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Old 11-23-2013, 06:15 PM   #1
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Default PID keeps overshooting

Hi everyone,

I'm wondering if there's anything left to try to get this PID to work properly. I've autotuned many times, played with some of the values, and even autotuned with a mash tun full of grain to fully simulate the actual use of my system. I'm using a RIMS tube to recirculate to a square cooler I mash in. I make ten gallon batches.

After transfering the strike water to the cooler, I recirculate and dial in the PID. I usually wind up a few degrees lower than the mash temp and try to use the PID to bring temps up without overshooting. Typically, the PID overshoots several degrees. In fact, when it hits the set temperature, it doesn't seem to change what it is doing, but keeps firing at about the same pace it had been firing at when raising the temp.

Now, if I turn the PID off right when it gets to the set temp, then turn it back on, it holds the temperature perfectly. But if I just let it ride it will overshoot.

Another odd thing is that when I autotune it the PID seems to work fine right afterwards. If I try and raise the temp after autotuning to a higher set temperature without first turning the PID off, it doesn't overshoot. But when I come back on brew day and use it to hit my mash temp, it overshoots.

Any thoughts? I'm ready to throw this thing out the window.

Cheers.

Dan

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Old 11-23-2013, 08:02 PM   #2
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Default Maybe?

Been doing some more reading and I'm wondering if you have to wait until the temperature of the probe equalizes before turning on the PID.

When I first dough in and start recirculating it takes a few minutes for probe to heat up and the temperature to equalize. Is it possible that these rapid fluctuations confuse the PID and alter what it does later?

Cheers,

Dan

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Old 11-26-2013, 02:22 PM   #3
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It sounds like the auto tune is too aggressive. As you know, kettles heat up faster than they cool down. This means that the tuning needs to be highly "damped" to avoid overshooting.

There's probably no substitute for fiddling with the gain parameters manually in this case. I suspect all 3 parameters will have to come down.

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Old 11-26-2013, 05:29 PM   #4
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Where exactly is your temp probe located?

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Old 11-27-2013, 12:59 AM   #5
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Quote:
Originally Posted by kevink View Post
Where exactly is your temp probe located?
+1

If your temp probe is in the wrong area of the process, you can get some overshoot because of the time lag.

I've had best results with the probe in the top 1-2 inches of the mash.
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Old 11-27-2013, 07:10 AM   #6
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If the problem is lag, then Dan should be seeing a whole lot of dead time after switching on but before seeing any rise in temperature. Is that the case?

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Old 11-27-2013, 01:10 PM   #7
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+1

If your temp probe is in the wrong area of the process, you can get some overshoot because of the time lag.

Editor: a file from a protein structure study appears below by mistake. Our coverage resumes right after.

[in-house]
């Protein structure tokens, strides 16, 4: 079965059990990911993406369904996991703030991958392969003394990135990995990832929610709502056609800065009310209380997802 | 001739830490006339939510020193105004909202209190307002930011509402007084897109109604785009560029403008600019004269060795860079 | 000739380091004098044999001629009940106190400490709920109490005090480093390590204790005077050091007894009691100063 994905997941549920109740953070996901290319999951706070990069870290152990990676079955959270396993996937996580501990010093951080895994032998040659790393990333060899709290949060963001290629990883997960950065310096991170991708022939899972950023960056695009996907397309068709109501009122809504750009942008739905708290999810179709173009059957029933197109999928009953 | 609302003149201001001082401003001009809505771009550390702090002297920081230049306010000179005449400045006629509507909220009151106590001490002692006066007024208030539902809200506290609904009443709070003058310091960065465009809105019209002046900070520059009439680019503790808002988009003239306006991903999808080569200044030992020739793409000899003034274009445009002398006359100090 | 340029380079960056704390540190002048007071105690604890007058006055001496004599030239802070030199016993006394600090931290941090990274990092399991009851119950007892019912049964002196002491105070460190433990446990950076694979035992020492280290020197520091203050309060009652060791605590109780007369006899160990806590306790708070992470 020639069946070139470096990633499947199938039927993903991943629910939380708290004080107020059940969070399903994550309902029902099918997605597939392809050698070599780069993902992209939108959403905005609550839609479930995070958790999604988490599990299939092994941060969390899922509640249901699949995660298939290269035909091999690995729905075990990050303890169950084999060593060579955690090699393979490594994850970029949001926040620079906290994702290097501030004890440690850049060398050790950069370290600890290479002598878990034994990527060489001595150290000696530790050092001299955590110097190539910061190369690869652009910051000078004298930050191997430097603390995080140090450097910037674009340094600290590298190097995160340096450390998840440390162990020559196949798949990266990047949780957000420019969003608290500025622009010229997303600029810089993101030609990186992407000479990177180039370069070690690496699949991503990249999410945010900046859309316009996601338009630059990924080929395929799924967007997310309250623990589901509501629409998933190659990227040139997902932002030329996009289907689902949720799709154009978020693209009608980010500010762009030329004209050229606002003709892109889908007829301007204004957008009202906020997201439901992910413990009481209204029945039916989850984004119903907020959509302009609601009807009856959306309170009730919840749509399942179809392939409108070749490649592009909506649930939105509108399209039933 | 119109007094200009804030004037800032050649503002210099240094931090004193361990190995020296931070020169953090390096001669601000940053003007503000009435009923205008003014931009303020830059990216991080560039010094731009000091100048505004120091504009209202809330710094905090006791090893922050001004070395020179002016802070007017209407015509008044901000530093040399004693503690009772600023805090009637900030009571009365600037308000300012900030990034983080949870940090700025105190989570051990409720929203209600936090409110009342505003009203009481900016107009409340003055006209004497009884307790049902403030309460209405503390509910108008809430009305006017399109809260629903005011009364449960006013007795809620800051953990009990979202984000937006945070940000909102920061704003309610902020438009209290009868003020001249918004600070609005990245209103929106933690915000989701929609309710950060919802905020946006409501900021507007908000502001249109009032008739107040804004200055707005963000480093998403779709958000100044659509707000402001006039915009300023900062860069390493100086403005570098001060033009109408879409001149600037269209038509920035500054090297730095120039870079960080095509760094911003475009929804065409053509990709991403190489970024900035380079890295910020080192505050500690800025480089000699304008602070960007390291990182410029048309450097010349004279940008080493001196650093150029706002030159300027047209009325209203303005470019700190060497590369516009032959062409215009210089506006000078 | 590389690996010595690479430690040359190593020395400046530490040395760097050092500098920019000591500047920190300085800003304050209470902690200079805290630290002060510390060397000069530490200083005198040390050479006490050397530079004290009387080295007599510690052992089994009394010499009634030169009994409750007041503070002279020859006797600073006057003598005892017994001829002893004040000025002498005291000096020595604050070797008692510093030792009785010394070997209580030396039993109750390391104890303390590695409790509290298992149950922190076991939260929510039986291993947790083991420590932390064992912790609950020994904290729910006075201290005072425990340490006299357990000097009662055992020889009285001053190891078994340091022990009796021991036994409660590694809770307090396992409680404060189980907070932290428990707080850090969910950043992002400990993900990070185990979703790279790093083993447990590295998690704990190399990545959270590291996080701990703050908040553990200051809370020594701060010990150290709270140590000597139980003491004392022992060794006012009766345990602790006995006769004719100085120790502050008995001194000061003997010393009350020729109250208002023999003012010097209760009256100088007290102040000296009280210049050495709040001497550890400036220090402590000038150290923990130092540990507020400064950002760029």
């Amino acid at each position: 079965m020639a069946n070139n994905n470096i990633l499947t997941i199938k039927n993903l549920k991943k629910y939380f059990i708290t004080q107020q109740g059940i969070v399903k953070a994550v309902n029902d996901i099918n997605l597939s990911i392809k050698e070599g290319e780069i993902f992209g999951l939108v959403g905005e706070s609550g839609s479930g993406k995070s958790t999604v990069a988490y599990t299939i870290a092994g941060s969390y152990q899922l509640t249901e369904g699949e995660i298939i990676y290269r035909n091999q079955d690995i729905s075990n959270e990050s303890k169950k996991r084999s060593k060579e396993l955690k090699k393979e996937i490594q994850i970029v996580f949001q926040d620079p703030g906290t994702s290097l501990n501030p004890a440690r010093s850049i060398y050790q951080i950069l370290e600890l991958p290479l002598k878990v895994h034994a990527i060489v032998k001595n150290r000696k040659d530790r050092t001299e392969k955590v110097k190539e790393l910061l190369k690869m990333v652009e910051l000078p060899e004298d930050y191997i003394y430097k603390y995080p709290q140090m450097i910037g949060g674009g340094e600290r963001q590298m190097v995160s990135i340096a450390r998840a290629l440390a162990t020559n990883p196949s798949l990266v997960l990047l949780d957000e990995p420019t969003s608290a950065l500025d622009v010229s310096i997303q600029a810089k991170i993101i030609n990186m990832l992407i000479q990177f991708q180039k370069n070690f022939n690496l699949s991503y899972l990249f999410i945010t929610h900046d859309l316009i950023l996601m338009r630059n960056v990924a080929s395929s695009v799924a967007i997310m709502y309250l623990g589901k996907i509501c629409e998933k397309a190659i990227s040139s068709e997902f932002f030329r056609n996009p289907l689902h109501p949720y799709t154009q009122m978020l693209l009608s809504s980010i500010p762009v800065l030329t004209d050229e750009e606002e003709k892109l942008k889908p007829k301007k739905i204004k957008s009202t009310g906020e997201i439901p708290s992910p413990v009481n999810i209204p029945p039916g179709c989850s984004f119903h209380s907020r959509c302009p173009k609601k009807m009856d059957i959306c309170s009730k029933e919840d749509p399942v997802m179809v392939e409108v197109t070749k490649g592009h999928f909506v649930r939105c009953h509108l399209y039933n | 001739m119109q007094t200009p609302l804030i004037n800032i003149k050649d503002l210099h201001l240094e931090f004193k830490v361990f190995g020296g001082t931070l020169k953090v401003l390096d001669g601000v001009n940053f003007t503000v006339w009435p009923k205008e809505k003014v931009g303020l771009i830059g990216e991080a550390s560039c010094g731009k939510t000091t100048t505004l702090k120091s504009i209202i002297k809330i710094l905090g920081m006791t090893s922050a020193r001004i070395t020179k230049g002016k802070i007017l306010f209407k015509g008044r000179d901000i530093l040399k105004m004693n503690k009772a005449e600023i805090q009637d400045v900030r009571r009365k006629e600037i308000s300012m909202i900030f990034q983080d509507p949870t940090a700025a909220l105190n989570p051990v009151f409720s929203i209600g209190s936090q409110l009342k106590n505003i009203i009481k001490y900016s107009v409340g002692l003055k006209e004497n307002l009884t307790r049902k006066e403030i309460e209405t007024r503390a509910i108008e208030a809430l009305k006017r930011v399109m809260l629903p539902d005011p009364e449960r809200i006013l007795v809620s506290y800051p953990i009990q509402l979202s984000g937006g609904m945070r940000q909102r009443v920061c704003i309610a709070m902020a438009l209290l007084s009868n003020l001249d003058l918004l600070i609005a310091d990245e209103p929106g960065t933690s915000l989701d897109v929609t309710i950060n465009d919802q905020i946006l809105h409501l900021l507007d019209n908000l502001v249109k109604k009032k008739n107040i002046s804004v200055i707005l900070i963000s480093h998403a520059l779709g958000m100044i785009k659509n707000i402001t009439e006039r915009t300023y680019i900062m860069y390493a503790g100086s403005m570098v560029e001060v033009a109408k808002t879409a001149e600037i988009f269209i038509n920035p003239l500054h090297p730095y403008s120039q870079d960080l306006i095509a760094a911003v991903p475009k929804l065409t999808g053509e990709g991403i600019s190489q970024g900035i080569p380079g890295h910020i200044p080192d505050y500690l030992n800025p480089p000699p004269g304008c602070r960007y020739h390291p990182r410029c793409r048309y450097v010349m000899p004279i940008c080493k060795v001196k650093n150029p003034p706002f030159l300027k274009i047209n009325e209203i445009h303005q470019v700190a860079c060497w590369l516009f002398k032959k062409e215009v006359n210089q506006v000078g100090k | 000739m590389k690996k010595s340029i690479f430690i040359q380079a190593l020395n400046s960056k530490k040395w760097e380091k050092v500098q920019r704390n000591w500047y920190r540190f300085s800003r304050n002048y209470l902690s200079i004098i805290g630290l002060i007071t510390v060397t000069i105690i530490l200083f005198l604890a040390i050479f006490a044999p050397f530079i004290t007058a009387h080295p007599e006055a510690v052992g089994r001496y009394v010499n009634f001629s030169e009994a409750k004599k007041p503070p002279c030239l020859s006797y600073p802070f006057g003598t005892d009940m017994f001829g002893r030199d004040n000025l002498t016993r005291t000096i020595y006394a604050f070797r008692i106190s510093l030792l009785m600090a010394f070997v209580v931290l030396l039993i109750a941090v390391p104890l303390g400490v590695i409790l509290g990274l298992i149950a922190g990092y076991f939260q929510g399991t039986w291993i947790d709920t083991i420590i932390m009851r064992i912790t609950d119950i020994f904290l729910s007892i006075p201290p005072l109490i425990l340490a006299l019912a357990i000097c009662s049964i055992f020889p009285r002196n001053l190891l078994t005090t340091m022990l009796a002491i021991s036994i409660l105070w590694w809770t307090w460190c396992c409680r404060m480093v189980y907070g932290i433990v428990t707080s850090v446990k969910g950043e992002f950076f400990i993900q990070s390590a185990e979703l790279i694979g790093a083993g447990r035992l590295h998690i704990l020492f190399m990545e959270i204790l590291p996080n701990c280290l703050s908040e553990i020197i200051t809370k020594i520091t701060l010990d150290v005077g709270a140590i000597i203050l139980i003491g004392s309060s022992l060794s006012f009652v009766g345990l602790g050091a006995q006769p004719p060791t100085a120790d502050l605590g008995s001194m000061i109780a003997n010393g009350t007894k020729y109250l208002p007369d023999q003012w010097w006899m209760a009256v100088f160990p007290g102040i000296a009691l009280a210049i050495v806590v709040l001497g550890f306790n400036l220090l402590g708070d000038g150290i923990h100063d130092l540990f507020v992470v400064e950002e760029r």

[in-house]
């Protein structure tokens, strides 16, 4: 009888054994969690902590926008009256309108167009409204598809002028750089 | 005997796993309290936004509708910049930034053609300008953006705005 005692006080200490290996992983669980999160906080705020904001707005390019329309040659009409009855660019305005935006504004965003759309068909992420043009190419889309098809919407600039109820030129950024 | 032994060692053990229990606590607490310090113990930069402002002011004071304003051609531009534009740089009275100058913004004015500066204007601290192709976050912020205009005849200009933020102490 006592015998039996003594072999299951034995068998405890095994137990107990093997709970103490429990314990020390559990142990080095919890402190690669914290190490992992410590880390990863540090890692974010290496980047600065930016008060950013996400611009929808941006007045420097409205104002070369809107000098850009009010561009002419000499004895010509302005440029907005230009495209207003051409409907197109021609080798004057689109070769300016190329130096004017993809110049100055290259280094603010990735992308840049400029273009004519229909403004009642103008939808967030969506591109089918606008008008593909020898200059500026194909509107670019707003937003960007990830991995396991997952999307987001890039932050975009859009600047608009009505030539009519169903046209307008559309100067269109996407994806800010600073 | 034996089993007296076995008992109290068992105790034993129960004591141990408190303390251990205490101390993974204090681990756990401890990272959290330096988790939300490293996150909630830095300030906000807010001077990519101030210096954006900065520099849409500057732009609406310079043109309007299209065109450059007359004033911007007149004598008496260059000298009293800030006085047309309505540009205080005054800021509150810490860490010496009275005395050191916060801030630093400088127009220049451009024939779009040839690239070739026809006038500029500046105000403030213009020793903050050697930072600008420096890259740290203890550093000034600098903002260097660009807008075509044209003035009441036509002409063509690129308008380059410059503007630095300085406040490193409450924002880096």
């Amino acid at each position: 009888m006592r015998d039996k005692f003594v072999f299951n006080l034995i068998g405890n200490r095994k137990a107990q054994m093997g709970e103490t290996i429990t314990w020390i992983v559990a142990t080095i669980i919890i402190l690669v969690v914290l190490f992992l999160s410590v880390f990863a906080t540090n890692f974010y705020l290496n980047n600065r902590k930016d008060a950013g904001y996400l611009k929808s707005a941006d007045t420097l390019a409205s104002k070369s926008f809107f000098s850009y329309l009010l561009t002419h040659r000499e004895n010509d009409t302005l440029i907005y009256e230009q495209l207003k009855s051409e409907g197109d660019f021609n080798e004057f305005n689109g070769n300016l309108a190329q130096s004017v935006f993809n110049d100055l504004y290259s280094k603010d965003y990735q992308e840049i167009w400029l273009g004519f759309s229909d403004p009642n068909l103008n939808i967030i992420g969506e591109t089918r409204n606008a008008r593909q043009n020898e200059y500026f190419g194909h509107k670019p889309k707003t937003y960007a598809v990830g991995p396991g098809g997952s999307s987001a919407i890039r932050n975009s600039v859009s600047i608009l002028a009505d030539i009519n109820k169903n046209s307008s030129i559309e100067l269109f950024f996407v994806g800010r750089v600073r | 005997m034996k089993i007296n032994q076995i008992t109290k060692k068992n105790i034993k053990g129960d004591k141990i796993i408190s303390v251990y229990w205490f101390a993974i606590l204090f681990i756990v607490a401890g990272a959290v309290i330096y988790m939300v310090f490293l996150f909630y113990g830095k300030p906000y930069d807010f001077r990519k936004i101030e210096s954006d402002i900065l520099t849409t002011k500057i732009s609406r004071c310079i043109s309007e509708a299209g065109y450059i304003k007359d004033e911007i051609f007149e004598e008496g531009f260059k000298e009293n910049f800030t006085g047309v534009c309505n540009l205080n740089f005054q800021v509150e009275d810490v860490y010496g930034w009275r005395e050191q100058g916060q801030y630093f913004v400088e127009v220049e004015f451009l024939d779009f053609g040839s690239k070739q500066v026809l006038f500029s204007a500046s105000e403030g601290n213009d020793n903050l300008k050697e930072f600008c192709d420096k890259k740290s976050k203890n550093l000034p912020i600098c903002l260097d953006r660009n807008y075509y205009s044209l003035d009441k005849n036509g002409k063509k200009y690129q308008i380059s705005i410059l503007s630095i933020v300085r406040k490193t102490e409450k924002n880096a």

I've had best results with the probe in the top 1-2 inches of the mash.
Interesting. Mine is at the outlet of the RIMS Tube.

My main concern is that the PID doesn't seem to start backing off on firing when it reaches the set temperature. I would think it would slow down some, but based on the light that shows the element firing, mine keeps firing at the same rate.

But what's odd is that if I turn it off, then on again when it's at the set temp, it will hold it perfectly, generally within one tenth of a degree.

I think I'm going to try giving the mash temp some time to stabilize before using the PID. I may also set the derivative to zero and see what I can figure out. But thanks for the replies.

I'd be curious to try putting the probe in the mash. Although I would think that might create hot spots or confuse the PID. I just want to be able to recirculate water that's at the exact mash temp I'm using.
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Old 11-27-2013, 01:53 PM   #8
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I don't see the overshoot being the result of the probe in the outlet of the RIMS tube.

I think I would focus on the PID settings. For most processes its not necessary that the derivative be set to anything other than zero.

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Old 11-27-2013, 01:56 PM   #9
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Quote:
Originally Posted by Dgonza9 View Post
Interesting. Mine is at the outlet of the RIMS Tube.

My main concern is that the PID doesn't seem to start backing off on firing when it reaches the set temperature. I would think it would slow down some, but based on the light that shows the element firing, mine keeps firing at the same rate.

But what's odd is that if I turn it off, then on again when it's at the set temp, it will hold it perfectly, generally within one tenth of a degree.
What's the value of the I parameter relative to P and D? It sounds like I is way larger than P or D so the integrated error that builds up while the system rises to the set temperature is overwhelming the control signal. Then, if you reset the PID the integrated error gets wiped out so the system behaves like it should (or at least the effect of I is negated since there isn't a large error signal for it to integrate).
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